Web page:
What Jenn was also trying to tell me, I believe, was that the less I wrote Fred in my own image—or in the image with which I was most comfortable—the more genuine she became.  And, as it turns out, the more relatable she became to Jenn and my Native friends.  Sometimes that rewriting included something minor, like a reaction—or no reaction at all.  Or more self-reflection.  Other times it included a complete chapter rewrite like the scene where Fred shows up to the pool party at Ryan’s house, for example. This was a critical moment and provided more insight into Fred as it gave her a chance to evaluate whether she truly wanted to hang with Ryan and his group of friends.  By observing and interacting with Ryan and his friends, she became stronger in her convictions as to what she wanted in her friendships and for herself, in general.

And so I rewrote chapters till my fingertips and eyeballs burned and until I finally began to get feedback from my friends like, “I can really relate to this girl now.  Keep going.”  And even that lovely, “What happens next?”

HOOKED_Book_CoverA few more things you should know about the characters in “Hooked”: no one is perfect.  Not even Fred.  Everyone has their issues and challenges and obstacles.  No one has the perfect family, the perfect home life, the perfect social life, the perfect wardrobe, the perfect anything because who really does in real life?  Fred doesn’t.  I didn’t.  And Fred and I grew up, worlds apart.  Yet, I could understand her.  In fact, I could understand her better when she became less like me and more fully herself.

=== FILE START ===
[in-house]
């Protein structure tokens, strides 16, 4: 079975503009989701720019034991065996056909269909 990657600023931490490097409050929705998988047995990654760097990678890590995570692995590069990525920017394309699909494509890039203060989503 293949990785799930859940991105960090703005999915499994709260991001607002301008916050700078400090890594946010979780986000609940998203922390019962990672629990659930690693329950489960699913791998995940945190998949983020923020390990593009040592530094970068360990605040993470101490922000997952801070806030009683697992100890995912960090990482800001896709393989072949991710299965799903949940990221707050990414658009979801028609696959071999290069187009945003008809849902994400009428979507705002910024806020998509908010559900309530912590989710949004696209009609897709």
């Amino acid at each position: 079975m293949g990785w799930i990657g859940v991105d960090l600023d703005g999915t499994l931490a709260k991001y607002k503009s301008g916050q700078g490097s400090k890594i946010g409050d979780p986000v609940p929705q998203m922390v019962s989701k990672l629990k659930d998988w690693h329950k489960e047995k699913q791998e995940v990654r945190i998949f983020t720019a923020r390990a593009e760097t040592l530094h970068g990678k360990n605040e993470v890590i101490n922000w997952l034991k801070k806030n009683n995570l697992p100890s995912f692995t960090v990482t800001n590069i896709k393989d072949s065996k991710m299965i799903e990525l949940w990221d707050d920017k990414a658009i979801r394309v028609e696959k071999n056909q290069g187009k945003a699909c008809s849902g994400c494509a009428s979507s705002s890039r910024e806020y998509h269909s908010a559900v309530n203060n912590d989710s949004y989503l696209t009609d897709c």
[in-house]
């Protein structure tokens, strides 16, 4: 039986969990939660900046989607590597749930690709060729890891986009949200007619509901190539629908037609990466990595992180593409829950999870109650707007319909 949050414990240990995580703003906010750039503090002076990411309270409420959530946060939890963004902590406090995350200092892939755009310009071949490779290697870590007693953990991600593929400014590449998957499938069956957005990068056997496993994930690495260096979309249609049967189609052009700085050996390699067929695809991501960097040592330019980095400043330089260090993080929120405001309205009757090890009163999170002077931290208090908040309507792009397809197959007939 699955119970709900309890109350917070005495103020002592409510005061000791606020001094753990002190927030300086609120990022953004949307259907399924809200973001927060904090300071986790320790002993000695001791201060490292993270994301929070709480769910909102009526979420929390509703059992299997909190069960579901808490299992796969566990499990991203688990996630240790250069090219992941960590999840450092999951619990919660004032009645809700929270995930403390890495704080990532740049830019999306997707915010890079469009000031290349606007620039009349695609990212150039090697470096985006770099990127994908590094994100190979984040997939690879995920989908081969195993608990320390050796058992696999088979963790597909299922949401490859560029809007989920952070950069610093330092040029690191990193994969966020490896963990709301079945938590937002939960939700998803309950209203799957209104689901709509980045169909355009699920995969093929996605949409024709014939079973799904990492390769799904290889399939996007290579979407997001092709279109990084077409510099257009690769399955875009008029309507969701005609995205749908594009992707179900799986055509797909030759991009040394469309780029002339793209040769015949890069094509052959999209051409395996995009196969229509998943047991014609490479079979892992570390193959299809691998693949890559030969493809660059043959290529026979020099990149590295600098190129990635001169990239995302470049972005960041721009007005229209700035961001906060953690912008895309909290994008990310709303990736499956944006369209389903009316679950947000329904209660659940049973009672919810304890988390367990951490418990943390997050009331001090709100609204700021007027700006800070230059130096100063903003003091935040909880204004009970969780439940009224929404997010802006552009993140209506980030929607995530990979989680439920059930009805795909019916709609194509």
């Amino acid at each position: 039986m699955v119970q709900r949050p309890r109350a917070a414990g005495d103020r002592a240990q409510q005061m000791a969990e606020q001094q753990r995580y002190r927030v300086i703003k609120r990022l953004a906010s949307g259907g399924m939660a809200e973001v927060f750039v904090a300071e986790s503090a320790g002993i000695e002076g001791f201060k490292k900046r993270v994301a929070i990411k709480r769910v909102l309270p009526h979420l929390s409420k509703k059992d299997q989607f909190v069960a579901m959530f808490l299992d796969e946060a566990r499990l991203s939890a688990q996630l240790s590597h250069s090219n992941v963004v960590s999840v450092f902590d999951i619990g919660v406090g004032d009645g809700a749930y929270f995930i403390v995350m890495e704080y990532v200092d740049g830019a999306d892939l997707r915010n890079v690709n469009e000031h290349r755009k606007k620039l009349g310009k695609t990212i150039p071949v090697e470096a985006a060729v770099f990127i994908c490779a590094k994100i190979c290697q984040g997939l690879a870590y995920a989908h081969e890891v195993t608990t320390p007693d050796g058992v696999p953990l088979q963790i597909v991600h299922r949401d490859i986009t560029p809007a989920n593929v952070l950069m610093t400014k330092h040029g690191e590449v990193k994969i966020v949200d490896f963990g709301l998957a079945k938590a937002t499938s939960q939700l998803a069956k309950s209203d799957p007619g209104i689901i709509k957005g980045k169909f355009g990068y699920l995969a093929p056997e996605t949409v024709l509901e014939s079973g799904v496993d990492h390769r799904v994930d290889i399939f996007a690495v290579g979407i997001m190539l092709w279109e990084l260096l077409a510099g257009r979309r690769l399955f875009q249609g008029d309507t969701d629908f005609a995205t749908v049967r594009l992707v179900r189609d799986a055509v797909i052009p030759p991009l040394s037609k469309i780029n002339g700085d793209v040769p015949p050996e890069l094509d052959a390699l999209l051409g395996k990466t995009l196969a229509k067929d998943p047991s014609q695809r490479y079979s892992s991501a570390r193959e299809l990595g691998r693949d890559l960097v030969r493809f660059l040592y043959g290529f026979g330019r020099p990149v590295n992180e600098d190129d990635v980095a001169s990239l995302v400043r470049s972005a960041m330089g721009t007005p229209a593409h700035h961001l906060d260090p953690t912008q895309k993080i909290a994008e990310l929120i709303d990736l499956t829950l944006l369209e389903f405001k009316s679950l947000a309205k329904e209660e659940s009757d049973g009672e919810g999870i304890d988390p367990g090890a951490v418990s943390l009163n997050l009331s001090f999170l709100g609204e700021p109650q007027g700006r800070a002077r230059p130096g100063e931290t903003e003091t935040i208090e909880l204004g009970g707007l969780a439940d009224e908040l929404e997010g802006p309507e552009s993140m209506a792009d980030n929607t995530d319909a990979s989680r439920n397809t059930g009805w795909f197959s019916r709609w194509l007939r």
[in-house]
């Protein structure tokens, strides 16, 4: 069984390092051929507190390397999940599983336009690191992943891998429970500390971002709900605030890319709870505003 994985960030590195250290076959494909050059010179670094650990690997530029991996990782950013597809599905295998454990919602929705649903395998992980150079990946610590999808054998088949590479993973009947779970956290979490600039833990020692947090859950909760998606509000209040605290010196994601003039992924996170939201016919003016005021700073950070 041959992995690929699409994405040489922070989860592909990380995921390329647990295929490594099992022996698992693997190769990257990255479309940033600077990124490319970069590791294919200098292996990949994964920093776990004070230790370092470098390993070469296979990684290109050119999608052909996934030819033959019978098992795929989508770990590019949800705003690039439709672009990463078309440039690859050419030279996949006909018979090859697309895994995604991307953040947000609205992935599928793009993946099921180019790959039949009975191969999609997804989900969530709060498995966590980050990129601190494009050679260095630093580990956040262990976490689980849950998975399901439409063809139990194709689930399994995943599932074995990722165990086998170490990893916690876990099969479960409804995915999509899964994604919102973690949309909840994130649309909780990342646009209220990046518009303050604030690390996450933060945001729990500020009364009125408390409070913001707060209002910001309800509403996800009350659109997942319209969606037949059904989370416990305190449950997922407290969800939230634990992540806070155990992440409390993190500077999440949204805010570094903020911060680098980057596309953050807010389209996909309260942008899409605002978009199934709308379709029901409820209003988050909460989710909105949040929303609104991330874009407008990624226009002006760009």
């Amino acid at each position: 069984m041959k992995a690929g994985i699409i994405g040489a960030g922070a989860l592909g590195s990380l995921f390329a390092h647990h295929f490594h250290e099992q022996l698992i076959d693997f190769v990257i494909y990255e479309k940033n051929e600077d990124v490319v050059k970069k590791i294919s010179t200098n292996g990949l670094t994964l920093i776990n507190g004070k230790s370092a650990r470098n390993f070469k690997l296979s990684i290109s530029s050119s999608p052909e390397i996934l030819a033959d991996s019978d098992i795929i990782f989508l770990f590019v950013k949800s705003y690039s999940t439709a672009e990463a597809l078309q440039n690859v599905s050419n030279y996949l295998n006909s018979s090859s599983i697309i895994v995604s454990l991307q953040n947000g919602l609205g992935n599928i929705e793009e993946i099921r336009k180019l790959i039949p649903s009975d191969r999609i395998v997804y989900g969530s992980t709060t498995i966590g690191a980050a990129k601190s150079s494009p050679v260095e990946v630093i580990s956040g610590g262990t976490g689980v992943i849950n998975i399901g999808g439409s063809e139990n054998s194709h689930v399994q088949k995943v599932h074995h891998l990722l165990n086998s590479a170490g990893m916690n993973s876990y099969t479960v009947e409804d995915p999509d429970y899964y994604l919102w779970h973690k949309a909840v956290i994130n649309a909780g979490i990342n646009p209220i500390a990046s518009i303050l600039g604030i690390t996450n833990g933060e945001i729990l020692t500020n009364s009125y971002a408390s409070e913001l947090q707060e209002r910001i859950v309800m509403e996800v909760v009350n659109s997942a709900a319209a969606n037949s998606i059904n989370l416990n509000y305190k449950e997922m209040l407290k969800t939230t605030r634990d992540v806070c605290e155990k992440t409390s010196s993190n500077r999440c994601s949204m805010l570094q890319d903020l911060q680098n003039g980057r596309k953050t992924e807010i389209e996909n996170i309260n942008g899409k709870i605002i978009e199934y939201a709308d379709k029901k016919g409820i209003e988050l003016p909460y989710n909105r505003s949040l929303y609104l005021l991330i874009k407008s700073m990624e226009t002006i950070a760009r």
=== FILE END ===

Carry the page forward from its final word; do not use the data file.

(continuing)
And I think that’s the great thing about books, particularly stories with diverse characters: it’s when you can find a little piece (or a big piece) of yourself in a character that might be different than you.  You find that bond and you can empathize or sympathize, depending on your perspective and set of life experiences, but also learn to respect and even admire your differences. 

As a writer, there’s really no greater thrill than finding the humanity in your characters.  Even so, I would never advise a writer to not write outside her comfort zones, although I don’t think it’s a decision that should be made lightly either.  Writing what you know is hard enough; writing what you want to know will take a few extra hundred layers of thick skin and good friends who aren’t afraid to poke holes in your perceptions.

“I am not afraid of storms, for I am learning how to sail my ship” — Louisa May Alcott



Liz Fichera is an American author who lives in the American Southwest by way of Chicago. She writes stories about ordinary teens who do extraordinary things.  Her 2013 YA debut, “Hooked,” features a Native American girl who decides to join the all boys Varsity golf team at her high school.  It received a Kirkus Star and was also a YALSA Best Fiction nominee.  Her next novel, “Played,” releases May 27, 2014. She also has a novella releasing on April 1, 2014, entitled “Your Are Here.”  To learn more, please visit her web site: www.LizFichera.com